Ideally, you will need to replicate the wild diet. That requires study and care. Raw meat, poultry and fish must be the body of the diet. Breeders would probably suggest supplements such as vitamins and calcium. See Raw Food Diet.

Veterinary requirements

It is likely that any vet can deal with this wildcat but some vets will be better equipped than others. Do you know who they are? I would check this out thoroughly beforehand.

Serval cat called Serena
Two useful tags. Click either to see the articles:- Toxic to cats | Dangers to cats

She is tame and her name is Serena

The Ears

If you click on the thumbnail photograph second from the left at the top of this page you will see in large format the interesting ear pattern on the back of the ears. There must be a reason for such a pronounced white marking, but what is it? An aggressive and hostile cat will display a special ear posture; the ears are rotated and slightly flattened so that they become visible from the front.

The position is half way between alert and defensive (flattened). This is a signal to another animal that the cat is ready to attack. The half flattened position says that you don’t frighten me such that my ears are totally flattened (defensive position to protect the ears). This special ear position also allows this wild cat to quickly fully flatten her ears if the opponent decides to attack and a fight ensues.

See also a Caracals Can Communicate With Their Ears


There will be a huge desire to declaw as a this cat has big sharp claws. But declawing is in my opinion inherently wrong and can never be justified. It is a serious procedure that may well damage the cat emotionally. You will be adopting a wild cat and then taking away from the cat a very substantial part of his “being” and psyche.

Some breeders will have the operation done automatically; shame on them. Do you want to adopt a wild cat or not? This website has some articles on the subject and there are many on the internet. All right minded people say, “don’t do it”. See Declawing Cats.

A Story 

This is an interesting story because it concerns a court case of November 12th 1923 in which a race horse trainer sued a person who had taken a tamed Serval into a central London restaurant (the West-End), the Cafe Royal, which is very near Piccadilly Circus. This is right in the middle of London.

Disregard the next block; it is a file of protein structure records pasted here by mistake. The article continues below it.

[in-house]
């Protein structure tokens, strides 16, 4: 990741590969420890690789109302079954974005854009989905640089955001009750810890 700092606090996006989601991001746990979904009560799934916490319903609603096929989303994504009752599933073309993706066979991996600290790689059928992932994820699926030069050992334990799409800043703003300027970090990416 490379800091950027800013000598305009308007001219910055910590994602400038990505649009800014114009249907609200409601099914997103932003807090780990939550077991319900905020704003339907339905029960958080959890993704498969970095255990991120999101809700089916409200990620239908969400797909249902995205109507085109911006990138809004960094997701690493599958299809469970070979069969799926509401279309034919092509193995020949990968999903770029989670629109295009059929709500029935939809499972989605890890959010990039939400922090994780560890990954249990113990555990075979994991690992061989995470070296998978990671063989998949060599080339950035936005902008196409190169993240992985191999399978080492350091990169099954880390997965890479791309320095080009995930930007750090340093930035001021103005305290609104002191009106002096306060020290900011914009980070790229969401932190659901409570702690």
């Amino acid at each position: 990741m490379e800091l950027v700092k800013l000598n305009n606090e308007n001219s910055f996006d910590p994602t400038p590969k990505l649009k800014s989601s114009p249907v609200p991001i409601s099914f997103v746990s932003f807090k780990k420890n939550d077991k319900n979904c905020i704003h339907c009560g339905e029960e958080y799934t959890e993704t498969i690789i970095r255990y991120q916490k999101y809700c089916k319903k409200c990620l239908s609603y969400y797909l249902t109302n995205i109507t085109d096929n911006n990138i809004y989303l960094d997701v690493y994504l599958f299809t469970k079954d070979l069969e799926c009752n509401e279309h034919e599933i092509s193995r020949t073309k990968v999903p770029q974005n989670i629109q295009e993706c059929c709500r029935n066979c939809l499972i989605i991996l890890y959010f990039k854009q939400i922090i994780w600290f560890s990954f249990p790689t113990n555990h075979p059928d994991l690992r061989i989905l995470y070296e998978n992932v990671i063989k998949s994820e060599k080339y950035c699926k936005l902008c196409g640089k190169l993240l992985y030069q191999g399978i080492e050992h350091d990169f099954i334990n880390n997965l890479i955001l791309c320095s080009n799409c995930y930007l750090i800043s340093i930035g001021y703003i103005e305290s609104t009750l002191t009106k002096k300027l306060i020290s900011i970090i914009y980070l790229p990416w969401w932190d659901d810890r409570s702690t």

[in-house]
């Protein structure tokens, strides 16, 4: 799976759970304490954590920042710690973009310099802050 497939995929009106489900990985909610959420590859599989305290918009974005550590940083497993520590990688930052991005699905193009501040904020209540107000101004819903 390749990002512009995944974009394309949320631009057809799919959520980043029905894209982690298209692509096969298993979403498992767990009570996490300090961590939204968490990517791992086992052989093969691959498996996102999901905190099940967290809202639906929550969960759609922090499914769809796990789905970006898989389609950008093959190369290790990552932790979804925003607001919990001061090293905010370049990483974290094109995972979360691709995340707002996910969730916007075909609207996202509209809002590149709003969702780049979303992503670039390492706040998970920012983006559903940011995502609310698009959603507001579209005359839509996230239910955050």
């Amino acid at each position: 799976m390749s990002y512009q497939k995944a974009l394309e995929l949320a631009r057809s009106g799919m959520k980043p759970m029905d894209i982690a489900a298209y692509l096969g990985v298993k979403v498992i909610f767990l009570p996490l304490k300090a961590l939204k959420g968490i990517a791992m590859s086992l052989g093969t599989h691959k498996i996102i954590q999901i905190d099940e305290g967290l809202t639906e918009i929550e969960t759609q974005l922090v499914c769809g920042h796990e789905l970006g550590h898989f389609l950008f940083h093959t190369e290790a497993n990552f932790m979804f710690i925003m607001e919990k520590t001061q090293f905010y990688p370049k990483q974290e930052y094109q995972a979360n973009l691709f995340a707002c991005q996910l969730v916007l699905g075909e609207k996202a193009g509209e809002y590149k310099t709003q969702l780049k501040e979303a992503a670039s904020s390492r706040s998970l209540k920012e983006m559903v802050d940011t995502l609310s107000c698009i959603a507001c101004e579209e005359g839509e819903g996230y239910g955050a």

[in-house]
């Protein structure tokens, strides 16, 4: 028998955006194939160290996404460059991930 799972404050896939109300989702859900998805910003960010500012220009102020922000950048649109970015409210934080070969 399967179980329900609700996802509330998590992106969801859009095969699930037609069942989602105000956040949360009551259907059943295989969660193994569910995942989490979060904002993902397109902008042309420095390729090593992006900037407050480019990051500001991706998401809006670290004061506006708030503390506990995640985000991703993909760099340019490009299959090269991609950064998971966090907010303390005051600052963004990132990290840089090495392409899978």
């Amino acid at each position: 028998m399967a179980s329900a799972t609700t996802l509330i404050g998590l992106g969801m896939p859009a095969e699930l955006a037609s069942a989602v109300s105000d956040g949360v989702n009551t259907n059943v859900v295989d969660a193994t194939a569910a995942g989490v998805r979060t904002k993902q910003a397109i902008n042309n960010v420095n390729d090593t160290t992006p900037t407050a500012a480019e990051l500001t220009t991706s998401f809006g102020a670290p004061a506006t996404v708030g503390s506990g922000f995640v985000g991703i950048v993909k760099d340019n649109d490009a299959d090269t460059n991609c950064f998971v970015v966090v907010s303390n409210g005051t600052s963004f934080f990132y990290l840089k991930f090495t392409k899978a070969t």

The race horse trainer had been allegedly bitten by the Serval as he sat down in the restaurant. He sought damages and the legal action threw up some interesting “evidence” about the domestication of this wild cat. It is also interesting to note how long ago that Servals were considered to be suitable as a domestic cat, at least by some people.

The evidence given concerned whether such a cat could be truly tamed. It was suggested that the wildness in this cat could not be completely “eradicated”. When they were young things were alright. The cat concerned was given to the “owner” in South Africa when 8 months old (and subsequently imported into England). As the cat became an adult, it was argued, (for the person who was bitten) that their wildness was more likely to be revealed.

A book entitled, “Animal Life in Africa” by a Major J Stephenson-Hamilton had stated that this cat did not lend itself easily to domestication. The food of the Serval was large rats and guinea fowl.

I had thought that the tamed Serval as a domestic cat was an American idea. I was wrong.

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